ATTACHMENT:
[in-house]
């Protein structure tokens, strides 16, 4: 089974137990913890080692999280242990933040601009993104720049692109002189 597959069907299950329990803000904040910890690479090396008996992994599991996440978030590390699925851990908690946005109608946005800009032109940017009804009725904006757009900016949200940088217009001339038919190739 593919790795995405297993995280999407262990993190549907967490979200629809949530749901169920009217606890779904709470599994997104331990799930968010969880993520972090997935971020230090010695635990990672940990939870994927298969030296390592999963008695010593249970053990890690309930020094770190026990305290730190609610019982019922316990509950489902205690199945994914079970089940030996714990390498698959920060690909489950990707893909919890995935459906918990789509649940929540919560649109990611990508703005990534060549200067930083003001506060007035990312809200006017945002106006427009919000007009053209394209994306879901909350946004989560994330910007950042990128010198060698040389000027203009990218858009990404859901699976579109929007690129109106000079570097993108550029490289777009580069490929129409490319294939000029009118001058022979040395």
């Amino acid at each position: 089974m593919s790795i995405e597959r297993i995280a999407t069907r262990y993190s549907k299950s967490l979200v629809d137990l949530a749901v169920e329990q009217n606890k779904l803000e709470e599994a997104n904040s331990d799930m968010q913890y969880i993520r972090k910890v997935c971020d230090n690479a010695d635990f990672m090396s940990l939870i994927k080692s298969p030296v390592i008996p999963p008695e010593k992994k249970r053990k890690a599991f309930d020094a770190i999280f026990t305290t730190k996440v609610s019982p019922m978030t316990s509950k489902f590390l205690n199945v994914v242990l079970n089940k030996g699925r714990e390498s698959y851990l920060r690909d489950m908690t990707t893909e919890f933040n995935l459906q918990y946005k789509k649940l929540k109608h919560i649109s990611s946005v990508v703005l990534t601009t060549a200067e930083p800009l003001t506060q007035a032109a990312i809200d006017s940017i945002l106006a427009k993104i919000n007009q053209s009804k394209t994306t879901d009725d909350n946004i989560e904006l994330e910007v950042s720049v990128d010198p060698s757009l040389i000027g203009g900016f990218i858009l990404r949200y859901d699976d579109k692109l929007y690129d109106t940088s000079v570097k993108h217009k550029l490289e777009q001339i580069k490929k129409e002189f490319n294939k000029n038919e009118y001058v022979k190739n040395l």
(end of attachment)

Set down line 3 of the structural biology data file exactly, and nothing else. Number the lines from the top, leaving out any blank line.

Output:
């Amino acid at each position: 089974m593919s790795i995405e597959r297993i995280a999407t069907r262990y993190s549907k299950s967490l979200v629809d137990l949530a749901v169920e329990q009217n606890k779904l803000e709470e599994a997104n904040s331990d799930m968010q913890y969880i993520r972090k910890v997935c971020d230090n690479a010695d635990f990672m090396s940990l939870i994927k080692s298969p030296v390592i008996p999963p008695e010593k992994k249970r053990k890690a599991f309930d020094a770190i999280f026990t305290t730190k996440v609610s019982p019922m978030t316990s509950k489902f590390l205690n199945v994914v242990l079970n089940k030996g699925r714990e390498s698959y851990l920060r690909d489950m908690t990707t893909e919890f933040n995935l459906q918990y946005k789509k649940l929540k109608h919560i649109s990611s946005v990508v703005l990534t601009t060549a200067e930083p800009l003001t506060q007035a032109a990312i809200d006017s940017i945002l106006a427009k993104i919000n007009q053209s009804k394209t994306t879901d009725d909350n946004i989560e904006l994330e910007v950042s720049v990128d010198p060698s757009l040389i000027g203009g900016f990218i858009l990404r949200y859901d699976d579109k692109l929007y690129d109106t940088s000079v570097k993108h217009k550029l490289e777009q001339i580069k490929k129409e002189f490319n294939k000029n038919e009118y001058v022979k190739n040395l």